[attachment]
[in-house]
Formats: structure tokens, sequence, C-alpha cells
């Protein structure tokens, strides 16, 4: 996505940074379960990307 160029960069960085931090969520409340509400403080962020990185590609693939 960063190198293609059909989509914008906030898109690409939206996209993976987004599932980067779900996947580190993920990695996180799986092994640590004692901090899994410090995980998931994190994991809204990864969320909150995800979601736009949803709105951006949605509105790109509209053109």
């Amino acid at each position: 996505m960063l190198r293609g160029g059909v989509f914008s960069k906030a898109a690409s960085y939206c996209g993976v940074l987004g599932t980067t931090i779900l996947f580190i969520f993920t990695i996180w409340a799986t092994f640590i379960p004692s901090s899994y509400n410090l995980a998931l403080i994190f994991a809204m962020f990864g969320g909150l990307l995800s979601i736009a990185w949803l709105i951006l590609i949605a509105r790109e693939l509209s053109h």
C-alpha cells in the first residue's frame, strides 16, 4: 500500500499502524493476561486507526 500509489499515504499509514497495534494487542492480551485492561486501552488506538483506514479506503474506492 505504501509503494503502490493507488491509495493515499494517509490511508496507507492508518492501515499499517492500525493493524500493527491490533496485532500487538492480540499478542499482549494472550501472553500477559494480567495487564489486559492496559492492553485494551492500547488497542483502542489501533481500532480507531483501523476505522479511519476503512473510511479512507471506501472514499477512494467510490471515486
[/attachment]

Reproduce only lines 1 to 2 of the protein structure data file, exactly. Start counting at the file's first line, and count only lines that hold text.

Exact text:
[in-house]
Formats: structure tokens, sequence, C-alpha cells